The Royal Australian Navy has joined its regional partners in the Indo-Pacific for high-end training exercises, which Defence Minister Linda Reynolds has said would strengthen maritime interoperability and reaffirm established ties.
To continue reading the rest of this article, please log in.
Create free account to get unlimited news articles and more!
Australia, India, Japan and the US have commenced Exercise Malabar 2020 — an annual naval exercise designed to enhance maritime interoperability in support of regional peace and security.
HMAS Ballarat has joined Indian Navy Ships Shakti, Ranvijay, Sukanya, Shivalik; Indian submarine Sindhuraj; Indian Navy aircraft; USS John S. McCain and Japanese Ship Ōnami.
Exercise Malabar will involve a range of high-end training drills, which include air defence and anti-submarine exercises, aviation drills, communications tests, and at-sea replenishment between ships.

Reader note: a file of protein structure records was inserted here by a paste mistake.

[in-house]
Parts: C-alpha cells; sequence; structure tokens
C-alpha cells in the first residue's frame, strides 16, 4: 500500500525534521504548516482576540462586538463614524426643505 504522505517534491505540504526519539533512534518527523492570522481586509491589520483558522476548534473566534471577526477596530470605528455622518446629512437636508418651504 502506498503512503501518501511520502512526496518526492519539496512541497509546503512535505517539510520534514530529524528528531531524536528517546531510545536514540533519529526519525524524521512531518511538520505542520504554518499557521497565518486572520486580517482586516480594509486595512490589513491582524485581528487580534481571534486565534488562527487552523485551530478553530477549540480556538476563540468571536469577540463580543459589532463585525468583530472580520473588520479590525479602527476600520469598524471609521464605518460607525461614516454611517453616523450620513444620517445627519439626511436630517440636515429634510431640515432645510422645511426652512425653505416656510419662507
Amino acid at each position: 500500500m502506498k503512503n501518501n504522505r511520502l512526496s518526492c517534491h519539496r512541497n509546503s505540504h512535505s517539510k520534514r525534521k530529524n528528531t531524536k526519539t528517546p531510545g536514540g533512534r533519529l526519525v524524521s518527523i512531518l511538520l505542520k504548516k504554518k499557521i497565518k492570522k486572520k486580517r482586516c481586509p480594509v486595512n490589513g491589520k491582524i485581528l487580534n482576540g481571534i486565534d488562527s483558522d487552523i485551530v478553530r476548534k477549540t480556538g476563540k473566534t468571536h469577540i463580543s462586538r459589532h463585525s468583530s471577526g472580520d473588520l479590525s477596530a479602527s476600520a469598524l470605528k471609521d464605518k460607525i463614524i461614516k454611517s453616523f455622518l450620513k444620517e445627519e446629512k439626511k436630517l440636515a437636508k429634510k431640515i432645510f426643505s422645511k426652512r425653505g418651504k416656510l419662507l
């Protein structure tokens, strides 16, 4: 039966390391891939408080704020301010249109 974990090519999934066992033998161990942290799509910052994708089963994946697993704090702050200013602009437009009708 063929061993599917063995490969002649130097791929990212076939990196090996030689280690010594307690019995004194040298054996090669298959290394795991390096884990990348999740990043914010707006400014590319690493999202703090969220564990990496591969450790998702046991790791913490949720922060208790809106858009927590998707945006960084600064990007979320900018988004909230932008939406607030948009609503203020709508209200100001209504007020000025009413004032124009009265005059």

Minister for Defence Linda Reynolds highlighted the importance of close co-operation between the regional partners amid ongoing threats to stability in the region.
“Exercise Malabar is an important opportunity to work in concert with like-minded nations to support a secure, open, and inclusive Indo-Pacific region,” Minister Reynolds said.
“Participation in sophisticated exercises like Malabar not only highlights the strategic trust between the members, but also strengthens our collective ability to contribute to regional security.
“India and Australia are natural partners in the Indo-Pacific, and Exercise Malabar is a clear demonstration of the depth of trust and co-operation between our defence organisations.”
Australia was invited to participate in the naval exercise alongside permanent participants India, the US, and Japan, for the first time since 2007.
The exercise will wrap up on Friday, 6 November.
[Related: HMAS Ballarat gears up for Exercise Malabar]